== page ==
St. Katharine Drexel Parish Celebrate 25th Anniversary

The celebration of the 25th anniversary Mass for St. Katharine Drexel Parish is seen through a stained-glass window illustrating an image of the Philadelphia-born saint.

A quarter of a century ago, faithful parishioners of a newly formed parish in the western reaches of Mechanicsburg gathered in a humble volunteer firehouse to celebrate Holy Mass on a hot July day.

    There that day was founding pastor Father James O’Brien and Bishop William Keeler, as they concelebrated Mass and spoke of a bright future for the parish to be named Blessed Katharine Drexel, who was about to be beatified by Pope John Paul II months later. It would be the first parish in the world to be named after the future saint, who was canonized in October 2000.

Father O’Brien, now pastor of Corpus Christi Parish in Chambersburg, returned for the parish’s 25th anniversary on a sunny July 28 to celebrate Holy Mass in the parish’s beautiful light-drenched church that was built in 1991 and sits atop a gentle rise in the heart of Rich Valley in the greater Cumberland Valley a few miles west of Mechanicsburg.

“Anniversaries are about yesterday, today and tomorrow,” Father O’Brien said in his homily. “It’s a time to look back, a time to reflect on the present and a time to look to the future.”

    St. Katharine, or Mother Katharine, as she was known to her loyal congregation of Sisters of the Blessed Sacrament, was born in Philadelphia to a very wealthy investment banker. Born just prior to the Civil War, she lived to nearly 100 years old, dying in 1955 after living a devoted life to helping the nation’s poor, especially the socially excluded and oppressed Native American and African-American peoples in America. St. Katharine turned her back to her own wealth and avoided opulence to live a life devoted to the needy and oppressed.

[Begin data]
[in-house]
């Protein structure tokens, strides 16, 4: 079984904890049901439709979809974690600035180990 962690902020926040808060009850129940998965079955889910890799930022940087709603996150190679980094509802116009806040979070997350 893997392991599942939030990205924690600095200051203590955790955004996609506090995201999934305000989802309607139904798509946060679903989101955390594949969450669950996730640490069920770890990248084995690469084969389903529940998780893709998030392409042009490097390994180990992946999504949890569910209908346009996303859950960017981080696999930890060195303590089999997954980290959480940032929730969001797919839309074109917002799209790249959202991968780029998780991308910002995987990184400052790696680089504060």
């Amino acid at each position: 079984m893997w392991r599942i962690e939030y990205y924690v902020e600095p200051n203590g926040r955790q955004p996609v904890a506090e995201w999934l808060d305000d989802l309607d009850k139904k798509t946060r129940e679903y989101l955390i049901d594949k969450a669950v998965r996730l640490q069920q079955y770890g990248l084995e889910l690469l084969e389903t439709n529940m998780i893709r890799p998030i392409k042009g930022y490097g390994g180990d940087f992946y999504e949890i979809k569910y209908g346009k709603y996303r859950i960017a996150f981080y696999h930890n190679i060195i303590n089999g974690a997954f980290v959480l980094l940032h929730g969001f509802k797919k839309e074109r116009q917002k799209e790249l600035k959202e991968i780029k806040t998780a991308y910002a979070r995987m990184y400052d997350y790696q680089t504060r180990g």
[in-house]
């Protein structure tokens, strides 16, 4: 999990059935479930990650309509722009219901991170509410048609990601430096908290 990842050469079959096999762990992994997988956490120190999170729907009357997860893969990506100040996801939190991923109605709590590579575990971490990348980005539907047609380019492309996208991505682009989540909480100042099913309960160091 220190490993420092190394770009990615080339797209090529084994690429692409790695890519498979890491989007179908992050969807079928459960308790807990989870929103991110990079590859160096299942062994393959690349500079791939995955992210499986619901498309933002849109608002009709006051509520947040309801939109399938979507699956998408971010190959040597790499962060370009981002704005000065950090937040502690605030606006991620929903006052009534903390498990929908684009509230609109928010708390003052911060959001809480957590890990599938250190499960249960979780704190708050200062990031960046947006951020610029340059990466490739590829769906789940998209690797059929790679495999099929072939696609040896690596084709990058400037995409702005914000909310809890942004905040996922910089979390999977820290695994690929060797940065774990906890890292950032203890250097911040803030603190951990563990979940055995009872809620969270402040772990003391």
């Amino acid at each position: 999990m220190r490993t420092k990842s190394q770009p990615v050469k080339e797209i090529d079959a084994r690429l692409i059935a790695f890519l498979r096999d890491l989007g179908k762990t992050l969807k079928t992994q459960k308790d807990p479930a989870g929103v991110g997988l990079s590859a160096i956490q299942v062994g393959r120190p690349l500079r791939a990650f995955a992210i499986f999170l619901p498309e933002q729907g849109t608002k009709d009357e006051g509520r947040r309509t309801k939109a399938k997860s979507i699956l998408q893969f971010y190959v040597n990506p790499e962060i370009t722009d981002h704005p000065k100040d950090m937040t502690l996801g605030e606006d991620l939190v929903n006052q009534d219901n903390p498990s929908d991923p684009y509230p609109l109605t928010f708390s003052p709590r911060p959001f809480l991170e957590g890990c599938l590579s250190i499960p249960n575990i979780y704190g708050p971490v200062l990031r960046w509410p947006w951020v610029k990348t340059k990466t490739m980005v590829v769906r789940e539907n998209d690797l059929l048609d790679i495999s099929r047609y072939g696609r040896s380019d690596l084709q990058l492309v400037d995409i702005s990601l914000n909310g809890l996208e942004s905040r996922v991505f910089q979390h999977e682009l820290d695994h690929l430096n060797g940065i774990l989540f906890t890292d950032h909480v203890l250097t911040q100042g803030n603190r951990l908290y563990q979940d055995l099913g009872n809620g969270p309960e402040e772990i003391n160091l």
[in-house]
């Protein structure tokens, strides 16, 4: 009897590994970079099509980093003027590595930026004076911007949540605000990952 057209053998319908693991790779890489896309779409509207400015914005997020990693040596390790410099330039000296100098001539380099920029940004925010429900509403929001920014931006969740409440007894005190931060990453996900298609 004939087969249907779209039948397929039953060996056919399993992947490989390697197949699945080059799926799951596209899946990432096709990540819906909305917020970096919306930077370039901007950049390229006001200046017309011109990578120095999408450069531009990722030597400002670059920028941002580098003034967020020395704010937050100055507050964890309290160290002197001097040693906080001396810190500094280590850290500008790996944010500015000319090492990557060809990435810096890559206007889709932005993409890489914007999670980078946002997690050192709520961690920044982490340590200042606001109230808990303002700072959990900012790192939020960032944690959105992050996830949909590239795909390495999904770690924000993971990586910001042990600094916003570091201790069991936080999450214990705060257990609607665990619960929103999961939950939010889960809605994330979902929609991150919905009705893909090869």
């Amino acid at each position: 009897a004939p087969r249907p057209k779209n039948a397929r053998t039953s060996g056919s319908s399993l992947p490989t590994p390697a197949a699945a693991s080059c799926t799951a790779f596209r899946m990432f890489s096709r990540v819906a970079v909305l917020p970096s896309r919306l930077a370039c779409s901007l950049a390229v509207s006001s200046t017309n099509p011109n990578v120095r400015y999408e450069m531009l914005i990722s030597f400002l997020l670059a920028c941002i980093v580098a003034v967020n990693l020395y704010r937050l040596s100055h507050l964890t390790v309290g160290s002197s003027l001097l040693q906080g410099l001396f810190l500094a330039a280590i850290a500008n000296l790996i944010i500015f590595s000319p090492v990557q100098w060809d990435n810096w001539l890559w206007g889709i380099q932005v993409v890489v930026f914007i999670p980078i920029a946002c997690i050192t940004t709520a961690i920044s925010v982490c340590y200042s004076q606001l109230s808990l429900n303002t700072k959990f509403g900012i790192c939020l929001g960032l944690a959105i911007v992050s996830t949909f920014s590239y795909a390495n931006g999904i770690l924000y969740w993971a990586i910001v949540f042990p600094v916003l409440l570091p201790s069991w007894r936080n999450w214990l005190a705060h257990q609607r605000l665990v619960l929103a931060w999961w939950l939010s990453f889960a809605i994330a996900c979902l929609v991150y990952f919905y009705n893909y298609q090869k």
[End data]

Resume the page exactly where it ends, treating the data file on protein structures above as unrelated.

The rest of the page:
More than 500 faithful gathered to celebrate 25 years of devotion to the Eucharist and a commitment to helping the marginalized in society. Joining Father O’Brien at the altar was Father Stephen Weitzel, who has been pastor since 2002, and Msgr. Vincent Smith, who has made his retired residence at the parish for more than a decade. Also concelebrating were Father Louis Ogden, pastor of St. Joseph Parish in Mechanicsburg, Father Paul Schenck and Father Brian Wayne. Moreover, several Sisters of the Blessed Sacrament were in attendance to honor their foundress and the 25th anniversary of the world’s first parish named after a Pennsylvania saint.    While her sacred mission was to help educate and lift up peoples, she had a sincere love for the Eucharist that in her later infirmed years was evident to all her knew her.

“Looking back on yesterday, we can all give thanks to all who gave so much to make this parish come into existence,” Father O’Brien said. “This is just a small part of Cumberland County and we must continue to grow to make it part of the bigger kingdom.”

By Chris Heisey, The Catholic Witness

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